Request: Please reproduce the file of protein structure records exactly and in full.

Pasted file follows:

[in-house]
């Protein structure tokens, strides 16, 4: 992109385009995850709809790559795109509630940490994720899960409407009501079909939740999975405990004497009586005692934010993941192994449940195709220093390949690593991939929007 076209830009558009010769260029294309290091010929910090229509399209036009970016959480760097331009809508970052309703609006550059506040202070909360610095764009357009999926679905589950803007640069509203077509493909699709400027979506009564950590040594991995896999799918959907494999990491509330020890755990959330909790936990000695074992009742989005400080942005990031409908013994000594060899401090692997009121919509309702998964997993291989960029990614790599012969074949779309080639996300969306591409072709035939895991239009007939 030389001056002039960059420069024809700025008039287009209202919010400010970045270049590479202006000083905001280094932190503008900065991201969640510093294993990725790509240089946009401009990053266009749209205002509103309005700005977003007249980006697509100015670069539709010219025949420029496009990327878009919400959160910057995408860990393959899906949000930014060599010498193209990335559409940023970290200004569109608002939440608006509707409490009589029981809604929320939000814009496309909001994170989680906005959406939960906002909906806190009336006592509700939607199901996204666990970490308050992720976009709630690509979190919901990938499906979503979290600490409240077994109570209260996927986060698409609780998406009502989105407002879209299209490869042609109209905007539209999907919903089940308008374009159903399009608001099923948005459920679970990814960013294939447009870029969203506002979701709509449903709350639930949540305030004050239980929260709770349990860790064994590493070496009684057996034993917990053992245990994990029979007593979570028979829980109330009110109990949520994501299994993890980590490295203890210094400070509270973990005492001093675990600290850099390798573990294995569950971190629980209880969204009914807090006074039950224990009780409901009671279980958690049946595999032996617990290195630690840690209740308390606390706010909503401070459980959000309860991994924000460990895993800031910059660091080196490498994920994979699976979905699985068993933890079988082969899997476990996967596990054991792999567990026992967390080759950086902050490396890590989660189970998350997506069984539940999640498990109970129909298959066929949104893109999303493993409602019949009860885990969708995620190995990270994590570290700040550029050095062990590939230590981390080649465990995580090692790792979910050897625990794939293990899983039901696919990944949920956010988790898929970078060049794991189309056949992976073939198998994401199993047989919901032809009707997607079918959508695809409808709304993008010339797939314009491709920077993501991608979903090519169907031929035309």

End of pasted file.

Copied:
[in-house]
């Protein structure tokens, strides 16, 4: 992109385009995850709809790559795109509630940490994720899960409407009501079909939740999975405990004497009586005692934010993941192994449940195709220093390949690593991939929007 076209830009558009010769260029294309290091010929910090229509399209036009970016959480760097331009809508970052309703609006550059506040202070909360610095764009357009999926679905589950803007640069509203077509493909699709400027979506009564950590040594991995896999799918959907494999990491509330020890755990959330909790936990000695074992009742989005400080942005990031409908013994000594060899401090692997009121919509309702998964997993291989960029990614790599012969074949779309080639996300969306591409072709035939895991239009007939 030389001056002039960059420069024809700025008039287009209202919010400010970045270049590479202006000083905001280094932190503008900065991201969640510093294993990725790509240089946009401009990053266009749209205002509103309005700005977003007249980006697509100015670069539709010219025949420029496009990327878009919400959160910057995408860990393959899906949000930014060599010498193209990335559409940023970290200004569109608002939440608006509707409490009589029981809604929320939000814009496309909001994170989680906005959406939960906002909906806190009336006592509700939607199901996204666990970490308050992720976009709630690509979190919901990938499906979503979290600490409240077994109570209260996927986060698409609780998406009502989105407002879209299209490869042609109209905007539209999907919903089940308008374009159903399009608001099923948005459920679970990814960013294939447009870029969203506002979701709509449903709350639930949540305030004050239980929260709770349990860790064994590493070496009684057996034993917990053992245990994990029979007593979570028979829980109330009110109990949520994501299994993890980590490295203890210094400070509270973990005492001093675990600290850099390798573990294995569950971190629980209880969204009914807090006074039950224990009780409901009671279980958690049946595999032996617990290195630690840690209740308390606390706010909503401070459980959000309860991994924000460990895993800031910059660091080196490498994920994979699976979905699985068993933890079988082969899997476990996967596990054991792999567990026992967390080759950086902050490396890590989660189970998350997506069984539940999640498990109970129909298959066929949104893109999303493993409602019949009860885990969708995620190995990270994590570290700040550029050095062990590939230590981390080649465990995580090692790792979910050897625990794939293990899983039901696919990944949920956010988790898929970078060049794991189309056949992976073939198998994401199993047989919901032809009707997607079918959508695809409808709304993008010339797939314009491709920077993501991608979903090519169907031929035309």